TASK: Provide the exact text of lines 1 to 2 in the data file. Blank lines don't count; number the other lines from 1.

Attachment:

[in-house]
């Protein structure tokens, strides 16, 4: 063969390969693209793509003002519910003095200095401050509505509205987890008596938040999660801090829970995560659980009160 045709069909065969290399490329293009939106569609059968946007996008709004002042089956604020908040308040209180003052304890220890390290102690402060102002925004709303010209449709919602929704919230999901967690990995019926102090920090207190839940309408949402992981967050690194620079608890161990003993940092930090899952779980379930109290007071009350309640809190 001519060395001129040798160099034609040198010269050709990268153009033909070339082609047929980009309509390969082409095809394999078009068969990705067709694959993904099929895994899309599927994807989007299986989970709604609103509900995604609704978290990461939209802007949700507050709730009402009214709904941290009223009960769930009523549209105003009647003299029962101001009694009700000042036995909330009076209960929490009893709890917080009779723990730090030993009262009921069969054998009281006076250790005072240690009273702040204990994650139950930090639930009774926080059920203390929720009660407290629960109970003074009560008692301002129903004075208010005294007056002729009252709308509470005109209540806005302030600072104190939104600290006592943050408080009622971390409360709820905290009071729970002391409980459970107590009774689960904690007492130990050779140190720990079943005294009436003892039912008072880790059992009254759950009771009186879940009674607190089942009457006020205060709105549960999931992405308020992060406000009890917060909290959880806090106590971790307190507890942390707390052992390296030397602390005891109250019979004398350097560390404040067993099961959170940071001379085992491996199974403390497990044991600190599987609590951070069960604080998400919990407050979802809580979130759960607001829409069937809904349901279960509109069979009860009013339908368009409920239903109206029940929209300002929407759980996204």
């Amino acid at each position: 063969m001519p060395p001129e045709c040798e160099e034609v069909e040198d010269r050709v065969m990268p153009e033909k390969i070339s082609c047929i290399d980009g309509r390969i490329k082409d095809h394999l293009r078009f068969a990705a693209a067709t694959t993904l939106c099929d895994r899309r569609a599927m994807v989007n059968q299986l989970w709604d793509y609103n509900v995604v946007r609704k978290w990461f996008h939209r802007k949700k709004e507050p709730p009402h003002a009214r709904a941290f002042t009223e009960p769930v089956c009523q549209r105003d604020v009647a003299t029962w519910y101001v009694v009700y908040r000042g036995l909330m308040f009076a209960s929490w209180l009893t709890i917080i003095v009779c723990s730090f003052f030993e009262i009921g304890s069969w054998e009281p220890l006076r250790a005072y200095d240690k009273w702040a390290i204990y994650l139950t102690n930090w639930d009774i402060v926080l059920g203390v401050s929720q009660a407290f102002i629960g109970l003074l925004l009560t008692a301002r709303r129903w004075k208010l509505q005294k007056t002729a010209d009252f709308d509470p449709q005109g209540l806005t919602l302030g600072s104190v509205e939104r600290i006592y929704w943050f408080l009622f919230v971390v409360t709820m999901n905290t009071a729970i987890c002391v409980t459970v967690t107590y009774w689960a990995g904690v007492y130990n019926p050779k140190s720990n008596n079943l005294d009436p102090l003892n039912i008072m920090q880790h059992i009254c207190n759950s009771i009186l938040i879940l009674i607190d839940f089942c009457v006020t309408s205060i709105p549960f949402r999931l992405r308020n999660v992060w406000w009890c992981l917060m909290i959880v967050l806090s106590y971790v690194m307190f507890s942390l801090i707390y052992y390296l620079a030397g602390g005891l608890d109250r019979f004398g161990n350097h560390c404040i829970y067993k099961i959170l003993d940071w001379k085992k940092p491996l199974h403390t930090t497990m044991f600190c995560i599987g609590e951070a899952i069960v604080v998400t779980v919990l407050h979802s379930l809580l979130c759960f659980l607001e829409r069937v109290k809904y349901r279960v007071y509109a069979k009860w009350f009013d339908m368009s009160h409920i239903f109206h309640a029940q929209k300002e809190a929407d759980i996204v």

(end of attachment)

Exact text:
[in-house]
């Protein structure tokens, strides 16, 4: 063969390969693209793509003002519910003095200095401050509505509205987890008596938040999660801090829970995560659980009160 045709069909065969290399490329293009939106569609059968946007996008709004002042089956604020908040308040209180003052304890220890390290102690402060102002925004709303010209449709919602929704919230999901967690990995019926102090920090207190839940309408949402992981967050690194620079608890161990003993940092930090899952779980379930109290007071009350309640809190 001519060395001129040798160099034609040198010269050709990268153009033909070339082609047929980009309509390969082409095809394999078009068969990705067709694959993904099929895994899309599927994807989007299986989970709604609103509900995604609704978290990461939209802007949700507050709730009402009214709904941290009223009960769930009523549209105003009647003299029962101001009694009700000042036995909330009076209960929490009893709890917080009779723990730090030993009262009921069969054998009281006076250790005072240690009273702040204990994650139950930090639930009774926080059920203390929720009660407290629960109970003074009560008692301002129903004075208010005294007056002729009252709308509470005109209540806005302030600072104190939104600290006592943050408080009622971390409360709820905290009071729970002391409980459970107590009774689960904690007492130990050779140190720990079943005294009436003892039912008072880790059992009254759950009771009186879940009674607190089942009457006020205060709105549960999931992405308020992060406000009890917060909290959880806090106590971790307190507890942390707390052992390296030397602390005891109250019979004398350097560390404040067993099961959170940071001379085992491996199974403390497990044991600190599987609590951070069960604080998400919990407050979802809580979130759960607001829409069937809904349901279960509109069979009860009013339908368009409920239903109206029940929209300002929407759980996204």